Back then, paramedics weren’t required to get a patient’s signature or witness statements about denied transport, but that’s now changed.

Philion-Aichinger said at the time she didn’t think he needed to go to the ER, but added if he had asked to go he would have been taken.

“We have a lot of calls that are very similar, if we show up, the patient doesn’t want to leave or is too drunk to refuse, so goes to the hospital to sober up, or to an ally, agencies like the police or SOS get people that need to be taken away and take them to the Shelter House or to a place where they can be monitored to some extent,” she said.

“We got out anyway and checked him over to make sure he was okay. If he had expressed some concerns about how he was feeling alongside those numbers on our monitor, I would have chosen to elaborate on the fact that if he wasn’t feeling well he should go to the hospital.”

The Balmoral Detox Center was contacted but no beds were available that night.

Both Philion-Aichinger and Vescio agreed that more decontamination rooms are needed in the city to assist in these situations and to ease the pressure on the emergency services, which often experience delays averaging two to six hours in discharge at the hospital and Code black situations are faced when no ambulances are available in the city.

“Mr. McKay would be in my eyes being watched or in the presence of someone else, he wouldn’t be alone,” Philion-Aichinger said. “To have a larger facility where more people could go and be monitored for hours and hours and over having the resources to get help would really ease that pressure that arises in an emergency.”

“We urgently need a large center where people can safely detox,” Vescio added. “They run the risk of suffering a secondary emergency while being late at the hospital. We don’t have a suitable alcohol substitute for people going through a detox.”

In his 11 years as a paramedic, Vescio said he’s only successfully transported a person to the detox center twice, the only times beds were available.

Before the jury established evidence of McKay’s death, they heard testimony from former Thunder Bay Police Service Staff Sgt. William Boote, who was serving as the watch commander on the night of August 3, 2014, when Mamakwa died in a cell at the police service headquarters.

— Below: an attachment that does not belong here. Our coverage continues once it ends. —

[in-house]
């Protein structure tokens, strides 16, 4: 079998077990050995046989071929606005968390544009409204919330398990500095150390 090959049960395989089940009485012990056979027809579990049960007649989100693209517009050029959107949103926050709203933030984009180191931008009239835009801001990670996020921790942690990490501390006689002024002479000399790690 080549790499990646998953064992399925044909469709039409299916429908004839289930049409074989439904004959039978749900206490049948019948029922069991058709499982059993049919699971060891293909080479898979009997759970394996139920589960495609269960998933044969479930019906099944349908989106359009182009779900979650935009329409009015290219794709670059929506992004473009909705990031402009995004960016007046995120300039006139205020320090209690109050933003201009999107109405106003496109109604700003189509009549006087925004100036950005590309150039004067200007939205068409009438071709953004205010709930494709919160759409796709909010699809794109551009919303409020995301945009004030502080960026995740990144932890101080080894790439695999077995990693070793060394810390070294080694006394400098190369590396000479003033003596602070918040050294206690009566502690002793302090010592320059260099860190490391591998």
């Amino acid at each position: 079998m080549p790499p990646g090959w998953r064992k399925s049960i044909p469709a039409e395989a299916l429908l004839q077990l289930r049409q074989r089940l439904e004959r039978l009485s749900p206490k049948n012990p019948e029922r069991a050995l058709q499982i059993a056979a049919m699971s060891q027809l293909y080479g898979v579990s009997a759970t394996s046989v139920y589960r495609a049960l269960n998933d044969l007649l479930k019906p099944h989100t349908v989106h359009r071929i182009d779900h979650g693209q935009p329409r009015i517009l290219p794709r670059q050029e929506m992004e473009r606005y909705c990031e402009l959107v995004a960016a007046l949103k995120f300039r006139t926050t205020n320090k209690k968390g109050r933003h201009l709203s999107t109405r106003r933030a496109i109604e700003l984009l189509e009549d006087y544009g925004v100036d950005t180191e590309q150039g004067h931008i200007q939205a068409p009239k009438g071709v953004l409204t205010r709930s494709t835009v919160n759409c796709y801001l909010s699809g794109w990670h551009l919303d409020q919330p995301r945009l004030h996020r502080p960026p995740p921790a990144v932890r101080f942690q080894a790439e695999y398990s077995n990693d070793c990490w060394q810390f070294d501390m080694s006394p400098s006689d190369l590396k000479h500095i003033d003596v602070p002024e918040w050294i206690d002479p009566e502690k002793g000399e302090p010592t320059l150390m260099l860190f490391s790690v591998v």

According to Boote, he leads a “tight ship” as a guard commander and does not micromanage the prison guards. He said he had full confidence in Const. Sherry Heyder was working as a prison guard that night, but he admitted he was not happy with what happened the night Mamakwa died.

“I’m sure Const. Heyder and I would have reacted differently if we had known certain things,” he said, referring to knowing Mamakwa was diabetic.

When asked specifically what he was not happy about on the night of August 3, 2014, Boote pointed out that Mamakwa spent several hours in a cell before he was discovered.

“Even if we had found him dead on the ground at midnight it would still have been a forensic examination. Even if he was taken to the hospital and died a few days later, it would still be a forensic examination and a death in custody,” he said.

“I am not happy because it is inappropriate that this gentleman has been dead on the ground for three hours and we have not discovered him. I don’t think it suits his dignity.”

The recommendations Boote suggested during his testimony that could help prevent similar deaths in the future centered on the need for a new police station.

Boote said a new facility would offer an updated cellblock with better video and audio surveillance to protect detainees from self-harm and officers to better monitor what’s going on in the cells.

“This station is old and run down. They need a new station,” he said. “The electricity entering the building is not enough. There are brown outs. It was built and there was a lot of cost savings. This city is reluctant to spend money on the police.”

Testimony in the inquest will continue on Wednesday.